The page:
The shins are a very commonly neglected muscle.
While many people invest a large amount of time into developing their calves, training their shins often doesn’t occur to them and isn’t deemed as worthy of the effort needed.
The anatomical term for the shins muscle is tibialis anterior.
The tibialis anterior can be trained just like any muscle in your body and can cause cause several problems if it is neglected for too long.
If you avoid training your shins and only ever work on building your calves, you can end up with muscle imbalances, shin splints, and an unproportional look to your legs.
The shins, neck muscles, and transverse abdominis muscles are all commonly skipped over but can make a large, positive difference in your physique and overall strength if you take the time to work on them.
What Are the Benefits of Training Your Shins?
Training your shins has several benefits. These are the main advantages to training your shins:
- Reduced risk of shin splints
- Improved muscular balance between calves and shins muscles
- More aesthetic look to lower legs
- Enhanced muscle tightness in calves and shins
- Improved ankle stability and mobility
How Do You Train Your Shins?
To train your shins, you should train them like you would for any other muscle.
The tibialis anterior has a smaller muscle belly than most other muscles so it won’t grow as quickly, however the style of training that’s needed for growth is still the same.
You should implement progressive overload and be consistent in order to train and strengthen your shins.
If they are not growing as quickly as you’d like, you can increase the resistance or reps to stimulate hypertrophy, or vary the exercises you’re doing for them.
What Are the Best Exercises For Your Shins?
The best exercises for your shins are toe curls, heel drops, shin raises, monster walks, and weighted heel walks.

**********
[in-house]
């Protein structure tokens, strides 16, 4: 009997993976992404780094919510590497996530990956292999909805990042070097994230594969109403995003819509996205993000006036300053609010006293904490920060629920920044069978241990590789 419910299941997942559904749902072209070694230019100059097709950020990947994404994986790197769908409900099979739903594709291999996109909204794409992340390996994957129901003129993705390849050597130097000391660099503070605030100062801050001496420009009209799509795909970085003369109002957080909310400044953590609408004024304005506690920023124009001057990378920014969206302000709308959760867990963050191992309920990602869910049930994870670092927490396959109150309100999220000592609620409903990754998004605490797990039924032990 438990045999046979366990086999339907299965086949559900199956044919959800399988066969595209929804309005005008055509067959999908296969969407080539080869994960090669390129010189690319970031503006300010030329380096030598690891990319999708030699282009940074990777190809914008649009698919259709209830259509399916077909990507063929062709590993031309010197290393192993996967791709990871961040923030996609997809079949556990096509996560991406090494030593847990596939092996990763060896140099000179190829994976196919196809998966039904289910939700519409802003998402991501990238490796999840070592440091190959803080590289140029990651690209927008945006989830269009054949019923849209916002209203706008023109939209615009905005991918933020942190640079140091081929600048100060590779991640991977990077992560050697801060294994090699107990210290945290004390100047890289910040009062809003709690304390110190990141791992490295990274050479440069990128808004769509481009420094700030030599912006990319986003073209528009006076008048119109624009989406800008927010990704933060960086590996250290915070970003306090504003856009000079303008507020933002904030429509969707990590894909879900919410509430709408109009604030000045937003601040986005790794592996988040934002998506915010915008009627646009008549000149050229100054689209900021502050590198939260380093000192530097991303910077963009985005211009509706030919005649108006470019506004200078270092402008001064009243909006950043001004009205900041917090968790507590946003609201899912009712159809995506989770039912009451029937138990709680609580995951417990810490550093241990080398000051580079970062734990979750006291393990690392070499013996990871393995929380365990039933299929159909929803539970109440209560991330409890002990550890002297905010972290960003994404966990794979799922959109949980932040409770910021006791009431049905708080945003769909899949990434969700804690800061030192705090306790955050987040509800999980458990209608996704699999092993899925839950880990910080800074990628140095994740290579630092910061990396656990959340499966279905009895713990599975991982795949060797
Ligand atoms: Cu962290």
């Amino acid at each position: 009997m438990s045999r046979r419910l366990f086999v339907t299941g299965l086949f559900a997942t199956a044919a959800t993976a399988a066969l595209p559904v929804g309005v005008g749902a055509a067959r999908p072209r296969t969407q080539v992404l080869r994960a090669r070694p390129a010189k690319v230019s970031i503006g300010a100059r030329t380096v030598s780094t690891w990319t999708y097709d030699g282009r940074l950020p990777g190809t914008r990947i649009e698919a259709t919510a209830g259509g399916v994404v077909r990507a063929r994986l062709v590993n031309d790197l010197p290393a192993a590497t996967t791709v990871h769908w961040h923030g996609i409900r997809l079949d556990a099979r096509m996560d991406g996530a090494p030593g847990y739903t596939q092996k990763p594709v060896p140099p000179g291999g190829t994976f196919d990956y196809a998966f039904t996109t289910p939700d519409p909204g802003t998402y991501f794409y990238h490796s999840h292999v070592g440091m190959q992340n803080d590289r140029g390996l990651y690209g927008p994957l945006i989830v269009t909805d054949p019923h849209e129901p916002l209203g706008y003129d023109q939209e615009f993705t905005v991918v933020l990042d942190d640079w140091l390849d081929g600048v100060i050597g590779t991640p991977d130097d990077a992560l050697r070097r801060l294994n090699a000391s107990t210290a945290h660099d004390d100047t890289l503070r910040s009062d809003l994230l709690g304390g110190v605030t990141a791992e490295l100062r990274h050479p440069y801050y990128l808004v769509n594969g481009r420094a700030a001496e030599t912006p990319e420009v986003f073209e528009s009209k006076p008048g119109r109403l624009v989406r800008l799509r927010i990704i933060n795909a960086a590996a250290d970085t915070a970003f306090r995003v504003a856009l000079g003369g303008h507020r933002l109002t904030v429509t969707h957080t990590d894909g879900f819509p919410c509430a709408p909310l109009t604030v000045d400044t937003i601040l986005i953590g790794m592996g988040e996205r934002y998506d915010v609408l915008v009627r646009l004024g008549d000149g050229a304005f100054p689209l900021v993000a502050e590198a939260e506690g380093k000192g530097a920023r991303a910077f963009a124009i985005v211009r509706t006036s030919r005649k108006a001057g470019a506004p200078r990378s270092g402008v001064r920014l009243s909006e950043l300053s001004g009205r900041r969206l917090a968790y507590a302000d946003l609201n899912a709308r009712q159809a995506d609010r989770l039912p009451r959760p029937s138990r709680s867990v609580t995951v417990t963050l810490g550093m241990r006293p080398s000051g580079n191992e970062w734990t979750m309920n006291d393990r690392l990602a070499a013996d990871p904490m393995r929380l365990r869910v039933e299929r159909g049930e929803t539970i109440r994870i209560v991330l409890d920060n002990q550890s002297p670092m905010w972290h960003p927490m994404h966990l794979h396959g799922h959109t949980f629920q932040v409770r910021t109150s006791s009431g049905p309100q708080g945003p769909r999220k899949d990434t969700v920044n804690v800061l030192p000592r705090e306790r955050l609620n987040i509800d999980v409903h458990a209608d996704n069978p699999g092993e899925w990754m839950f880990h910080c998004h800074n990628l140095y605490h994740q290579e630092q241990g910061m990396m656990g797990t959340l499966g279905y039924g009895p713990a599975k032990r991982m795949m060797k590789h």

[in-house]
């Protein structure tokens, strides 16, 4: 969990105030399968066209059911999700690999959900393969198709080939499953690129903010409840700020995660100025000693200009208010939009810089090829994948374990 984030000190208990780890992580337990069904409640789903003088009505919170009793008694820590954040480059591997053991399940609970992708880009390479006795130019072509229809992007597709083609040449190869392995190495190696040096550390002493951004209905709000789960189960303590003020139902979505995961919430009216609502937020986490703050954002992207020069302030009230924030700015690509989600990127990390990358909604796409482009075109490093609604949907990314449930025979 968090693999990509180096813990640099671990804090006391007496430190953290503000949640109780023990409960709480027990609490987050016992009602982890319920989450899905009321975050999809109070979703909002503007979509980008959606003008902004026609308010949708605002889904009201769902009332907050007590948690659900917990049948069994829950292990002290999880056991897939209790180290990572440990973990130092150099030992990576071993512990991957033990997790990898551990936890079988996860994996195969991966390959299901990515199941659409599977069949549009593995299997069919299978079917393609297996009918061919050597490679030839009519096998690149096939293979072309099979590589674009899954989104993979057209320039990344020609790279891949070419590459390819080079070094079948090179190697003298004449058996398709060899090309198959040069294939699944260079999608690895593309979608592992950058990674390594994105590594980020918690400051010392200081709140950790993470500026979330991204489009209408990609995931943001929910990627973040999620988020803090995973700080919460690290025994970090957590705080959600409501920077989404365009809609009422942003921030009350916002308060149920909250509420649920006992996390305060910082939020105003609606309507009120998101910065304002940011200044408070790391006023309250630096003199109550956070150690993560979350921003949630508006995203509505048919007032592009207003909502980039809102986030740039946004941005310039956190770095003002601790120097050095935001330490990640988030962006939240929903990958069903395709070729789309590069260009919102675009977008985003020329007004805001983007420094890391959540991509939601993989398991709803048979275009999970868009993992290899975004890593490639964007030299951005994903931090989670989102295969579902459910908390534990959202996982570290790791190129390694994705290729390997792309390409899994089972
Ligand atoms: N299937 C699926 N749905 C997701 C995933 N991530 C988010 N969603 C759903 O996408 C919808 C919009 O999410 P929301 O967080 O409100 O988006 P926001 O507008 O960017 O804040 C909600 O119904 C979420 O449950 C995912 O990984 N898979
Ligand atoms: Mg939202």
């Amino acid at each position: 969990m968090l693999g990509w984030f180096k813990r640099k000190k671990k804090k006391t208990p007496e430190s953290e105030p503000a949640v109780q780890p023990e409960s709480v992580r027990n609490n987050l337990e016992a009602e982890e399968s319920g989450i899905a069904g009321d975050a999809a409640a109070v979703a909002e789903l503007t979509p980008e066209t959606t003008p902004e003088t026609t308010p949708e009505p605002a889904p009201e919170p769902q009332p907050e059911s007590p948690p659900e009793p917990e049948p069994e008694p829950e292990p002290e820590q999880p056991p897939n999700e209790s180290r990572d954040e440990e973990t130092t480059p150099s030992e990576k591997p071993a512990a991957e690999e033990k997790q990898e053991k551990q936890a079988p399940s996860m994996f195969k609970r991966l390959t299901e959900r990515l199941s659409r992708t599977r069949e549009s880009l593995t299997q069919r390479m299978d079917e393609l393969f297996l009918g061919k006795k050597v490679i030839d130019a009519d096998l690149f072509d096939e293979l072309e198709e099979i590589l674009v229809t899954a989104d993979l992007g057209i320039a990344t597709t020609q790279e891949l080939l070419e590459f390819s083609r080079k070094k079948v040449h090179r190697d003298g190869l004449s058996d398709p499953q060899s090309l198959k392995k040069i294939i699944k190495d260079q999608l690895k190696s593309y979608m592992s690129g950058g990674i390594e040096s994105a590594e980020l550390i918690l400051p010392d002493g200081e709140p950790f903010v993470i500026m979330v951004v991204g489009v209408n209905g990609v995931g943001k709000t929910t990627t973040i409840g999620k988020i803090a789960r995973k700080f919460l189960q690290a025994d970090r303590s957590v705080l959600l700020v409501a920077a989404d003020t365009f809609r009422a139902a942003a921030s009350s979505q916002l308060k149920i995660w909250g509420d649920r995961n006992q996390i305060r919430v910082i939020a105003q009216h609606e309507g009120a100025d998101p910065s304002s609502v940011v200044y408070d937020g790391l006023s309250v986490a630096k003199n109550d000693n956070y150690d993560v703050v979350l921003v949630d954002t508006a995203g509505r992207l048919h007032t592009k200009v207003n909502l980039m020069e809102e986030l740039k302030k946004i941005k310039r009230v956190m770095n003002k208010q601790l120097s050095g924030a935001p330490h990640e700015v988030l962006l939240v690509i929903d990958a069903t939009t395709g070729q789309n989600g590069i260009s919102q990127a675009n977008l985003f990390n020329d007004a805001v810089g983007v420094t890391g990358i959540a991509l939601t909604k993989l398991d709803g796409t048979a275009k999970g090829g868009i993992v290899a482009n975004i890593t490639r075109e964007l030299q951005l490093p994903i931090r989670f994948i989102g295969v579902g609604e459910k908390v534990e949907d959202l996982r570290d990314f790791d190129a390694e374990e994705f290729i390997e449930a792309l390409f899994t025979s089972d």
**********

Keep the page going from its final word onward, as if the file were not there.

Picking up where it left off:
Toe curls are one of the best exercises to strengthen your shins and can be done with minimal equipment at home.
To do toe curls, just sit with your feet on the floor and curl your toes inward. It’s best to use a towel when doing toe curls in order to clench your toes around something and squeeze the tibialis anterior muscle fully.
Another great exercise to build the shin muscles is heel drops.
To do heel drops, stand on a raised surface such as a stair and lower your feet downwards slowly. Your heels should go from elevated to beneath the stair you’re standing on.
If you are able to, do heel drops with one foot at a time, and only use the other foot to go back up to the top position after completing a rep.
Following heel drops, shin raises are a third exercise that can help build your shins.
Shin raises can be done either on the ground against a wall or on a stair. Shin raises are performed by bringing your foot up towards your shin slowly and back down. You will likely need to lean on something for support so using a staircase or wall works best for this exercise.
Monster walks are one of the more difficult exercises to train the shins.
To do monster walks, you will need a resistance band to wrap around your ankles. Once you have a resistance band around your ankles, simply walk forward with your knees slightly bent and your toes raised slightly. Taking large strides will help make your shins work harder.
Weighted Heel Walks
Finally, weighted heel walks are a great exercise to do for strengthening and building the shins.
To do weighted heel walks, grab a pair of dumbbells and walk across any flat surface on your heels with your toes pointed up. To start, use less weight and as you develop your shins more, you can increase the weight you carry while doing this exercise so that progressive overload is applied.
Should Bodybuilders Focus On Building Their Shins?
The answer to whether or not bodybuilders should focus on building their shins depends on their genetics, how often they train their calves, whether or not they run, and how much time they have available to train.
If you naturally have thick, strong lower legs then you probably do not need to do a large amount of shin isolation exerices.
If you find that your calves and shins look small compared to your quadriceps, and hamstrings, then you should allocate more time to developing them.
If you do calf isolation exercises regularly then you should also do shin isolation exercises as well in order to keep muscular balance and avoid developing any problems caused by strong calves and weak shins.
To summarize, there are several reasons to train your shins. The benefits of training your shin muscles are a lowered risk of shin splints, improved muscular balance, improved aesthetics, enhanced muscle tightness in your lower legs, and improved ankle stability and mobility.
The best exercises to do for the shins are toe curls, heel drops, shin raises, monster walks, and heel walks with weights.